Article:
Of debt, taxes and time travel
Truth can be a complicated thing.
Take, for example, a recent claim from Rep. Robert C. "Bobby" Scott, D-3rd, who marked the 10th anniversary of tax cuts enacted by President George W. Bush by condemning them as a "one of our nation's biggest fiscal disasters."
In a June 7 news release Scott -- who opposed the first round of tax cuts in 2001, the second round in 2003, and every extension since -- blamed much of the nation’s current fiscal woes on on the reductions.
Scott noted that the federal government was running a surplus in 2001 and had an opportunity to shore up Medicare and Social Security and pay down the national debt. By cutting taxes "we more than doubled the national debt and squandered a projected $5.6 trillion ten-year surplus, which was sufficient to pay off the debt held by the public by 2008," Scott said.
We originally set out to fact-check that claim, but ran into a problem. While the numbers technically add up, they are wildly speculative and essentially meaningless, especially given Scott’s underlying argument, and the facts he chooses to ignore.
First, let’s give credit where credit’s due.
Scott’s right that the national debt has more than doubled. The total debt on June 7, 2001 -- the date the first round of Bush-era tax cuts was signed into law -- was $5.7 trillion, according to the U.S. Treasury. As of June 7, 2011, the date of Scott’s press release on the cuts, the figure was $14.3 trillion.
As for that mysterious $5.6 trillion surplus, he’s correct on that one, too. In a 2001 report, prior to the tax cuts, the Congressional Budget Office projected that between 2002 and 2011, more than $5.6 trillion in annual surpluses would accumulate if policies remained unchanged.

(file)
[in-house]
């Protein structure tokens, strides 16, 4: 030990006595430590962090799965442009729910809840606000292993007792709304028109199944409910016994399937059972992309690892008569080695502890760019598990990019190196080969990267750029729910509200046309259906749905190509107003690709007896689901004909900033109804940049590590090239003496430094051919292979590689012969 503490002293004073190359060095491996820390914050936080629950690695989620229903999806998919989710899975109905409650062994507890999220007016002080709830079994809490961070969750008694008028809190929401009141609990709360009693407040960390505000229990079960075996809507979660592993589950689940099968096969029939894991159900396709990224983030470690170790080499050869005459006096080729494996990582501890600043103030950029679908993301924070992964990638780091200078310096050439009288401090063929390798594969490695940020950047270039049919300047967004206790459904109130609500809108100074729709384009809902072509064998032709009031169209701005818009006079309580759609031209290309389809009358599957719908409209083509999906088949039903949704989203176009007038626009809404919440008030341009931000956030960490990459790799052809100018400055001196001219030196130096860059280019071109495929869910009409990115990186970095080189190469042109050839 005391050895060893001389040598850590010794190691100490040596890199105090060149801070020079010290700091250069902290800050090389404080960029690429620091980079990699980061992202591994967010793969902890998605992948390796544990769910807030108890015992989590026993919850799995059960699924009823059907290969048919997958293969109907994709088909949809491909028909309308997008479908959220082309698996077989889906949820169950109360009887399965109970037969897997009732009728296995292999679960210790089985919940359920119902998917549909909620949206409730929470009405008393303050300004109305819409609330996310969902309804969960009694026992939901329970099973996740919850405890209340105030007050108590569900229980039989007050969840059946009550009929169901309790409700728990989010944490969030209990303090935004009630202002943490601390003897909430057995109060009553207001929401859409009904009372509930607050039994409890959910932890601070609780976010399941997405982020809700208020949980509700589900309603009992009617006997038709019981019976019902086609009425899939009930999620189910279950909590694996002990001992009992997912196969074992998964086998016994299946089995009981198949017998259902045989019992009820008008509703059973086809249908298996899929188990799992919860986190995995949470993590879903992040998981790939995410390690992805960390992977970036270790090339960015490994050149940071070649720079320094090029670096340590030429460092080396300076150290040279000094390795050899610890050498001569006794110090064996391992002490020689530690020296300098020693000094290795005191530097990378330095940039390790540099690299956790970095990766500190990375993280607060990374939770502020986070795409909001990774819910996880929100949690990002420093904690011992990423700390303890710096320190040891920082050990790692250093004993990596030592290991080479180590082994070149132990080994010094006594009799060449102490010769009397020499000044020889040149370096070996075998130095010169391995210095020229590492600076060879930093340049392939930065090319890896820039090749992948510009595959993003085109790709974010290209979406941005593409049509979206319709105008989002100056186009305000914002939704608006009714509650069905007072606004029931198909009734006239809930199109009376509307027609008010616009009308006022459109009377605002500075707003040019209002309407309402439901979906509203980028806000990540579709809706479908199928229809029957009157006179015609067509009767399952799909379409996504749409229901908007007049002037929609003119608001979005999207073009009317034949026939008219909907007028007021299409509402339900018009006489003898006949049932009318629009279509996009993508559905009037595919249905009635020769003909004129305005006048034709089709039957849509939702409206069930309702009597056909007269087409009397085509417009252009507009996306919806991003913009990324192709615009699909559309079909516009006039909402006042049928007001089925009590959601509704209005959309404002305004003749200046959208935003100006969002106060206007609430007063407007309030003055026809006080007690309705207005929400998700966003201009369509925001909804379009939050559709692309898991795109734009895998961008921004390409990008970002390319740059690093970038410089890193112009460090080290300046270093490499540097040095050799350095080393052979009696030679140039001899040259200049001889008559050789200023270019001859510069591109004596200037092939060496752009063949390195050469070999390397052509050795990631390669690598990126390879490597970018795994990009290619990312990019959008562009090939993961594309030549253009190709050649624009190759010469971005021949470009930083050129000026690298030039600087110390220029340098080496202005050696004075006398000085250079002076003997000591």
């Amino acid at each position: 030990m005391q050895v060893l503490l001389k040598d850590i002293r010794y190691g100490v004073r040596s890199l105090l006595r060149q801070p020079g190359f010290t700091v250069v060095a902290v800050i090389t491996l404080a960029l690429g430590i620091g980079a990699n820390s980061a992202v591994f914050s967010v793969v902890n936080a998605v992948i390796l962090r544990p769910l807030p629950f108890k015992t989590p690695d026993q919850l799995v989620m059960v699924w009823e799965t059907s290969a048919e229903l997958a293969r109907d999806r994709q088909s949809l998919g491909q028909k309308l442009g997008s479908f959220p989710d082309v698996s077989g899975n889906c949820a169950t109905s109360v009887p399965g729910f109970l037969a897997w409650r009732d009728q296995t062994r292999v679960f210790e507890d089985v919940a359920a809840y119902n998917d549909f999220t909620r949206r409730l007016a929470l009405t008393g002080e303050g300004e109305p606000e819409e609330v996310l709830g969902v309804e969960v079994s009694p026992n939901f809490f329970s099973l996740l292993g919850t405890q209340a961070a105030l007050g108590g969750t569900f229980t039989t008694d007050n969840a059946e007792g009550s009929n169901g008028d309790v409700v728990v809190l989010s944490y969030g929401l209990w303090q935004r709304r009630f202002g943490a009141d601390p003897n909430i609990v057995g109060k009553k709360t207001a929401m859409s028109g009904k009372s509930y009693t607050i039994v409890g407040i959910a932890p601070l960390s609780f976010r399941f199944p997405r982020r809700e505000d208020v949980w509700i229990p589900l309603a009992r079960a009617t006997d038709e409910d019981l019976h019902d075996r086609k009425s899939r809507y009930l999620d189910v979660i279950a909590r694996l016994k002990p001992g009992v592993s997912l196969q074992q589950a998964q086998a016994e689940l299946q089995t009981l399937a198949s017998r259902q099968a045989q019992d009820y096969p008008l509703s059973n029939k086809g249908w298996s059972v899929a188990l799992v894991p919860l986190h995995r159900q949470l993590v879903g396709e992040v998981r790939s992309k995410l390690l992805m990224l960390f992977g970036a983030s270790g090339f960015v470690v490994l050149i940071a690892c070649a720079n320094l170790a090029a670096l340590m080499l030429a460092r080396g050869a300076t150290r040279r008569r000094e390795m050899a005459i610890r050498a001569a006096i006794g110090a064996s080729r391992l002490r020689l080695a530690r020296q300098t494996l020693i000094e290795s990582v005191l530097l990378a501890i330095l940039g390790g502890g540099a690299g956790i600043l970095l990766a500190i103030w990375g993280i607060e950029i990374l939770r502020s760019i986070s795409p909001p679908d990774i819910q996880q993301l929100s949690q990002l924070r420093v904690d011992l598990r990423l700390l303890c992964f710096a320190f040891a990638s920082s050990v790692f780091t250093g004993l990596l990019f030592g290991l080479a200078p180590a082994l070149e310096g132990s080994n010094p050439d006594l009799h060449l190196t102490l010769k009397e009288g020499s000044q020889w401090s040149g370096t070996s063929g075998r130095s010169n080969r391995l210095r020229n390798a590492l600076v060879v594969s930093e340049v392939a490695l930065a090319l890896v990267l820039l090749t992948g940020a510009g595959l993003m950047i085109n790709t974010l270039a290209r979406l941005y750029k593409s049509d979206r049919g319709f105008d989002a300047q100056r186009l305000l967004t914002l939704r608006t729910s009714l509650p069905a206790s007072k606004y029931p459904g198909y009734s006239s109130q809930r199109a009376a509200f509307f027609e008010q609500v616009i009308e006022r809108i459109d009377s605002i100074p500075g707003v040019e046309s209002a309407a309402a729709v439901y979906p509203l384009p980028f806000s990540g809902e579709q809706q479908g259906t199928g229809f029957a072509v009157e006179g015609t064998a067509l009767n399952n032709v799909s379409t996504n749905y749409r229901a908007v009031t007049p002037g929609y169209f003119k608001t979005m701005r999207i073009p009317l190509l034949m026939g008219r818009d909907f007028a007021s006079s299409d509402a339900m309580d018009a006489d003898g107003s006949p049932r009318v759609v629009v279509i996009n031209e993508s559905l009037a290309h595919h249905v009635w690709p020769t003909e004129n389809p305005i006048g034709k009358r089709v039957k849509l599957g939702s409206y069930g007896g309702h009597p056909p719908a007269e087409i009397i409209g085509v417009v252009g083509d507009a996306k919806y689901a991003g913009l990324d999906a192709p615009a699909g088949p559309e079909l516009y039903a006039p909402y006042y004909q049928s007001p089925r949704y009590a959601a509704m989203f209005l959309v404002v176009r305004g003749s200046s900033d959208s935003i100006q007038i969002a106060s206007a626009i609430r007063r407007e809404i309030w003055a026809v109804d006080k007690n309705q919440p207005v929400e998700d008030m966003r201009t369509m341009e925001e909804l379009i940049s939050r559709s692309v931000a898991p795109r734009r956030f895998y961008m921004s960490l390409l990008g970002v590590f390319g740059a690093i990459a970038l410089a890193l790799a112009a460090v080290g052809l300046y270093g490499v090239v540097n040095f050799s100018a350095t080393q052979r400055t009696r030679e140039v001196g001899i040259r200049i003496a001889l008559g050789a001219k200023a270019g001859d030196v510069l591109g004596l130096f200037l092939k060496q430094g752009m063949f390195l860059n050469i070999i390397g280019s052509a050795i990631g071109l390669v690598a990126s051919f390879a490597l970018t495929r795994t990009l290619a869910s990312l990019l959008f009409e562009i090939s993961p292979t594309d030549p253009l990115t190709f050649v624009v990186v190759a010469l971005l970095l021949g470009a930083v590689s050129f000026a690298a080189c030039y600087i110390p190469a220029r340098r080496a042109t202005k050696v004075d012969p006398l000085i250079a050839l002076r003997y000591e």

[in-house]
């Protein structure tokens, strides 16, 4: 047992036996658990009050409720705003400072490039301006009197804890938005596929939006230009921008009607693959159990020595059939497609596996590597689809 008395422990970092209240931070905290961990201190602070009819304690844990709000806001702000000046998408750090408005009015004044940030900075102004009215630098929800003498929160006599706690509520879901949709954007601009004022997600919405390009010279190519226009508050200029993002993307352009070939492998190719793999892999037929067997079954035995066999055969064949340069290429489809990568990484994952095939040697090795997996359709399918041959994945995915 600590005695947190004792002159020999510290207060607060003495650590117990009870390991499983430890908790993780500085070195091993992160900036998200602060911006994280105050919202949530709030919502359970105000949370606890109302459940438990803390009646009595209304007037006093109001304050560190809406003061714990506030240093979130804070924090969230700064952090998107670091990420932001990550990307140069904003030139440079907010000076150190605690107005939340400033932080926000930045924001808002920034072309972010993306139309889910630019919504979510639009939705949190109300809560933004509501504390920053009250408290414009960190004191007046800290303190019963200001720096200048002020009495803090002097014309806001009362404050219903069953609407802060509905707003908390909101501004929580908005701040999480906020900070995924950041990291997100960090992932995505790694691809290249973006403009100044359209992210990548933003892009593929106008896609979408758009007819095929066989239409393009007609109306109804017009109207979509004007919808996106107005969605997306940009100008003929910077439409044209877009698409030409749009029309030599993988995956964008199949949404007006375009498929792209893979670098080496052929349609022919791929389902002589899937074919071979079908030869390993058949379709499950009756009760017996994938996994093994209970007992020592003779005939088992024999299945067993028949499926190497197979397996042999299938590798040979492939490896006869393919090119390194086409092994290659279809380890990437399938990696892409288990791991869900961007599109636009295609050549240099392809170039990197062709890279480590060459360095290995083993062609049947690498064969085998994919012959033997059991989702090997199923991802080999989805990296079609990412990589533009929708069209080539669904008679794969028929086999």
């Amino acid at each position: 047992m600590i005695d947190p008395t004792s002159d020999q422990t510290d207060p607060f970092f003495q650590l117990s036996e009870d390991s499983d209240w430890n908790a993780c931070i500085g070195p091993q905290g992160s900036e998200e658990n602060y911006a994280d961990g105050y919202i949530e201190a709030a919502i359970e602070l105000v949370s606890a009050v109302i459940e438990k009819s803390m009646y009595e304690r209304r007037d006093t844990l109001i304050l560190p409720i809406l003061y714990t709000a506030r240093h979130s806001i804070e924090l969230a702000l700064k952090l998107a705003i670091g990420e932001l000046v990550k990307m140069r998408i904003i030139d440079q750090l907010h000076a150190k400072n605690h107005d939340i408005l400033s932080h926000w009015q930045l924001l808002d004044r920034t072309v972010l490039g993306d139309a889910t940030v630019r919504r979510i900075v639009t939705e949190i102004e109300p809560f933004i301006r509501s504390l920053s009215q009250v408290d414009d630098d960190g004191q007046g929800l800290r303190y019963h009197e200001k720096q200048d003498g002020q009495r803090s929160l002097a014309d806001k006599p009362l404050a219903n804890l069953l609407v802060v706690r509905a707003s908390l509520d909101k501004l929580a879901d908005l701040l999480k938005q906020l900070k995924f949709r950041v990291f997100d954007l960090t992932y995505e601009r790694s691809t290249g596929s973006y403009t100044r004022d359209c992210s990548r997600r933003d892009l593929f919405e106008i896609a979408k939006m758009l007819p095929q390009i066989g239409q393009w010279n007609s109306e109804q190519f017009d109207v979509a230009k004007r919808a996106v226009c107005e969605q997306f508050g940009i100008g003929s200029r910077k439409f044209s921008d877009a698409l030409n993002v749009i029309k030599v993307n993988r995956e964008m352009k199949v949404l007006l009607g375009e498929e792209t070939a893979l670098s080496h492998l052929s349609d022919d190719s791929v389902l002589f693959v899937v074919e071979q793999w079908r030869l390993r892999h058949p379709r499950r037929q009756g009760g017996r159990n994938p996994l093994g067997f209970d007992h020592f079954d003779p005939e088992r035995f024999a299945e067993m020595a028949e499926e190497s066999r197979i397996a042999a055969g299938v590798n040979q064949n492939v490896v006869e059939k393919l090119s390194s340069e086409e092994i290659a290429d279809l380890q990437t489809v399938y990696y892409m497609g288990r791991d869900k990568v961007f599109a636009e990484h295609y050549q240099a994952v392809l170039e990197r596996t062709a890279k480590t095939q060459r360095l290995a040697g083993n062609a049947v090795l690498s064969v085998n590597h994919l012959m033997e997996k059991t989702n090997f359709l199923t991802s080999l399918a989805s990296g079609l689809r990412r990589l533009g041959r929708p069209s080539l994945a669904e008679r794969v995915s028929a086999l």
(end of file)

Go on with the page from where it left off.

Finally, Scott says that figure would be enough to pay off the debt held by the public by 2008. Again, he’s technically correct. According to the U.S. Treasury, the debt held by the public at the start of 2008 was a little over $5.1 trillion, meaning the hypothetical $5.6 trillion is larger.
But only $2.6 trillion of that 10-year surplus would have accumulated by 2008, according to CBO estimates. So Scott’s statement involves some bizarre time travel that starts in 2001, seizes money that might have accumulated in a static world in 2011, then zooms back to pay off a debt in 2008.
Scott’s argument ignores a few details that drove up debt like, say, two wars overseas and the worst economic downturn since the Great Depression which resulted in stimulus spending that the congressman supported.
And that’s the problem with all this, of course -- it’s pure speculation. Scott’s using decade-old estimates and manipulating the numbers to make an argument.
In the end, we can’t fact-check Scott’s opinion that the nation would have been better off without the tax cuts. As for his suggestion that the U.S. was en route to becoming free of public debt, we’ll leave that to time travelers.